Industry Trends

Rise of the Funnel Cloud: When Good Clouds Go Bad

By James Cabe | August 07, 2017

What is a cloud, really?

In the simplest terms, the cloud allows users to store and access data and programs on someone else’s hardware, usually over the internet, rather than using their local device or network resources. But it is much more than simply offsite storage. It also includes services that allow users to replicate some or all of their local environment, from running applications to designing complex infrastructures. And it needs to be able to scale to lots of users.

Simply put, you do not have a “cloud” unless there is a way to commoditize those services. That means that cloud providers also need some sort of repeatability or automation that enables dynamic scalability, tools to enable self-service and, lastly, some sort of platform from which to deliver product.

That is a cloud.

The industry has lived through a couple of cloud meltdowns on both the public cloud (that virtual environment “out there”) and the hybrid side of the cloud (where local and remote cloud environments merge), depending on what kind of meltdown it was. Some of these were the result of flawed procedures and planning, and others were the result of external forces, such as malicious attacks. But in every case, there seems to have been a failure in vision at the architectural level.

While these early challenges have largely been sorted out, we are now seeing many of these same issues reemerge in the IoT space. There are really two types of technical commodities that are causing these challenges, and both are cloud-like and enable the cloud: DVRs and commoditized routers and firewalls.

DVR cameras and services have been delivered in the cloud, but many were built with hardcoded backdoor passwords for factory support. Unfortunately, many of those built-in accounts or backdoors have been leaked to the cybercriminal community. The truth is, a DVR is really nothing more than a small Linux server, which means it is an open source operating system that can have a lot of software stacked on it. That includes attack software and packages that can do damage to the device or can weaponized that DVR so, when combined with tens of thousands of similarly compromised boxes, can be used to harm others.

The same is the case with home routers and firewalls.

Commoditized wireless routers/firewalls deployed in millions of homes have many of the same problems. Manufacturers and service providers have delivered and deployed these devices across the globe, and have layered services on top of them that create cloud environments for homes and offices.

When it all goes funnel-shaped

When the word “cloud” was first being adopted, I will admit I was one of the first people to start rolling my eyes. This especially happened when someone with stars in their eyes would start explaining what they (clouds) were and why they (clouds) were so different.

Start eyeroll.

I, of course, had worked on many “clouds” before. One comes to mind that was very sophisticated for the time. It was nearly 15 years before Amazon had any real traction or worked well. The company I worked for liked my skill set because I could script a little and I knew both network and server infrastructure like back of my hand (I ride bikes so I do indeed look at them often.) The team was fairly sophisticated and had already automated the build process of their servers — completely without any management software. This was hard to do.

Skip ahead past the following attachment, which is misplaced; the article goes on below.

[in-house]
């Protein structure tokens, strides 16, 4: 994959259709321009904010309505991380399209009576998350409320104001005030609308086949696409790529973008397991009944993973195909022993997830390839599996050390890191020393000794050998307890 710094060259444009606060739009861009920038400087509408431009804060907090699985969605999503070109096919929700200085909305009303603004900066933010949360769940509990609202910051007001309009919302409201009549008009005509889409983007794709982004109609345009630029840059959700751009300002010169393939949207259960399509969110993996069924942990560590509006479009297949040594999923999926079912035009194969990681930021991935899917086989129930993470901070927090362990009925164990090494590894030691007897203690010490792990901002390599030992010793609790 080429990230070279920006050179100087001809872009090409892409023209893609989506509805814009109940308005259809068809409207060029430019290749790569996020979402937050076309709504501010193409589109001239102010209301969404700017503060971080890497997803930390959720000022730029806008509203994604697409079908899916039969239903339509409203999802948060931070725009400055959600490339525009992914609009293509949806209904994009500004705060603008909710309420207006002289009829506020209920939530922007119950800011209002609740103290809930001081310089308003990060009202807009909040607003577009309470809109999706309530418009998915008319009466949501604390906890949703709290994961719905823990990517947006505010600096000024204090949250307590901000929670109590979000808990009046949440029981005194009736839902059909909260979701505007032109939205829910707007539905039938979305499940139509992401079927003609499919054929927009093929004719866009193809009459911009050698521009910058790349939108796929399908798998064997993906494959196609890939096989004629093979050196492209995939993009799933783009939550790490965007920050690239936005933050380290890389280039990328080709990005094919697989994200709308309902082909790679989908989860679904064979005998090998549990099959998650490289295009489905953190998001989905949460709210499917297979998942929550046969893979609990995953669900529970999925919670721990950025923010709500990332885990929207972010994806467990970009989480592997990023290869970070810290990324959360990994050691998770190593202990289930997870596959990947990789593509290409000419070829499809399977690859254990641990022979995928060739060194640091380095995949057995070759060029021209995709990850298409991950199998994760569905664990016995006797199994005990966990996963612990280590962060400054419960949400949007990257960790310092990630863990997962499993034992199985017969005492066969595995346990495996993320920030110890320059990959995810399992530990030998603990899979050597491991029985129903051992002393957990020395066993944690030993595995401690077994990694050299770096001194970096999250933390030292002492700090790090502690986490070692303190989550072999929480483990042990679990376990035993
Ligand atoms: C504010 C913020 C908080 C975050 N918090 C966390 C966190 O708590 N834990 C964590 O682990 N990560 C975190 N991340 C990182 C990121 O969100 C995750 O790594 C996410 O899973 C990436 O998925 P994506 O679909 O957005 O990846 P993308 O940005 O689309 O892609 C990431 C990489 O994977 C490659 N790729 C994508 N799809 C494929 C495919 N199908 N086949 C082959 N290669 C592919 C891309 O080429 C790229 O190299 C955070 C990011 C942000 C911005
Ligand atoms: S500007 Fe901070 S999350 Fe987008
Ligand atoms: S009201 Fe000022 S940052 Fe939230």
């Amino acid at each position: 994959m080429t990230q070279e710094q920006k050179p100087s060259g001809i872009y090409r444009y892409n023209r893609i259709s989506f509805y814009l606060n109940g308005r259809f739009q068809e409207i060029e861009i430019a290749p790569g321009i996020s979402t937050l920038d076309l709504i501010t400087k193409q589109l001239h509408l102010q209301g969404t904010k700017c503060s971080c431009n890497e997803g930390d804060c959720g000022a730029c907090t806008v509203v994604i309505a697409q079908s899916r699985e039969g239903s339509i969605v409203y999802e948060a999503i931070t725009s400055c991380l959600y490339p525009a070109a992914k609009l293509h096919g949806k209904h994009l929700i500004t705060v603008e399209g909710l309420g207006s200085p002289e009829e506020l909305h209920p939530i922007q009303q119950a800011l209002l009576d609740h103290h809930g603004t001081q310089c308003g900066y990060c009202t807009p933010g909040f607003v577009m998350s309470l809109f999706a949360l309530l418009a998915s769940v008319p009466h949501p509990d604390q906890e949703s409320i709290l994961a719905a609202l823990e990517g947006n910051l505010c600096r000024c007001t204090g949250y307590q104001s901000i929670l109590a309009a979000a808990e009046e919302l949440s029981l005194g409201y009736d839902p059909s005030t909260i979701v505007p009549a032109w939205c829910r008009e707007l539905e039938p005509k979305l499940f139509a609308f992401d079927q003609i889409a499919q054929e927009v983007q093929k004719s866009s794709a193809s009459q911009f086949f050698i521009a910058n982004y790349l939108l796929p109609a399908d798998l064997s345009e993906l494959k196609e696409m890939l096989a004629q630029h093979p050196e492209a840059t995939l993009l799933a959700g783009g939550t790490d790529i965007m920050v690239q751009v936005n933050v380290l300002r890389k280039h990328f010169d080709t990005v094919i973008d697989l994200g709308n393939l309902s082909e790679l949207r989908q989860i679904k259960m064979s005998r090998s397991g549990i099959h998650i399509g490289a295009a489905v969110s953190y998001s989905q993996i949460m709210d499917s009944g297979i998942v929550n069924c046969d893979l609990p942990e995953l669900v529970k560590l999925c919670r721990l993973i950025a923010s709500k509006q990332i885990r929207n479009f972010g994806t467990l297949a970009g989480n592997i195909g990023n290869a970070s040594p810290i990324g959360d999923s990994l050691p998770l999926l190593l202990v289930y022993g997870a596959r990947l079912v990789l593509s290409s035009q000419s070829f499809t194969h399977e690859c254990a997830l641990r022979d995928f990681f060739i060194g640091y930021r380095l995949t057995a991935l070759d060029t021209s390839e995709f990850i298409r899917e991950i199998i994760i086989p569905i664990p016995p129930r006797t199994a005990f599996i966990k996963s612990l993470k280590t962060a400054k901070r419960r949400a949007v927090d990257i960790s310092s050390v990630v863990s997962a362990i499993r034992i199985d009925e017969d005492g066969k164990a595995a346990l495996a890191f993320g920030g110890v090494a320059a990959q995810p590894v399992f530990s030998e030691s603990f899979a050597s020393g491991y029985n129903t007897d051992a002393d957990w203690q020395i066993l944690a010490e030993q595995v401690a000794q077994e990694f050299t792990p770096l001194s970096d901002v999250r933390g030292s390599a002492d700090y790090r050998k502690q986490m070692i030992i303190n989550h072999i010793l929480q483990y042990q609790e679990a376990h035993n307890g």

What made us so different as a group is that we wanted a user or manager to be able to request an application or service, and then be able to deliver it within an hour or less. This required quite a bit of automation on our part. So we scripted out server installs based on need and the location of the user, and were able to deliver them through Citrix within 15 minutes — even if the process included adding more capacity by adding new servers to the fold. Oh, and all of this was managed through a web console.

Welcome to the cloud… uh, in the mid-2000s.

I left not long after that project was finished. I then found out the company planned to automate the entire lifecycle of an application, including resources. So if an older server needed to be replaced or an application needed updating, this “pre-cloud” system would provide it through a change request made through the web portal. Once it was done, I heard it was a great success.

That is, until I got a call one day that the entire company was shutting down because of a failure.

I called some friends that were still there, and the story went something like this: After the company put in the new lifecycle system, there were no real controls put directly on the software it installed because it believed that the external stuff would take care of security controls. So when a junior admin made a mistake directly in the system, supposedly to fix another problem, it ended up dropping a “rebuild” command on every server in the entire company.

Cue the sound of a tornado… or maybe the sound of the funnel inside a toilet bowl.

Apparently, once the admins realized what was happening, they got up from their desks en masse and ran into the data center to rip cables out of the build servers before they could send more commands to rebuild all the servers.

Unfortunately, this is not the first story told about how automation, scripting and tool sets have turned against the network or users.

In part 2 of this topic, we’ll take a look at how these problems continue to persist. A number of public cloud companies have suffered similar meltdowns, and I expect that more will happen over time. This doesn’t mean that they are bad, or that cloud-based architectures are the wrong direction to go. But auditing and intelligence must be brought to bear on all parts of the process, and not just on the technology itself.

This blog was originally posted in Tech Target's IoT Agenda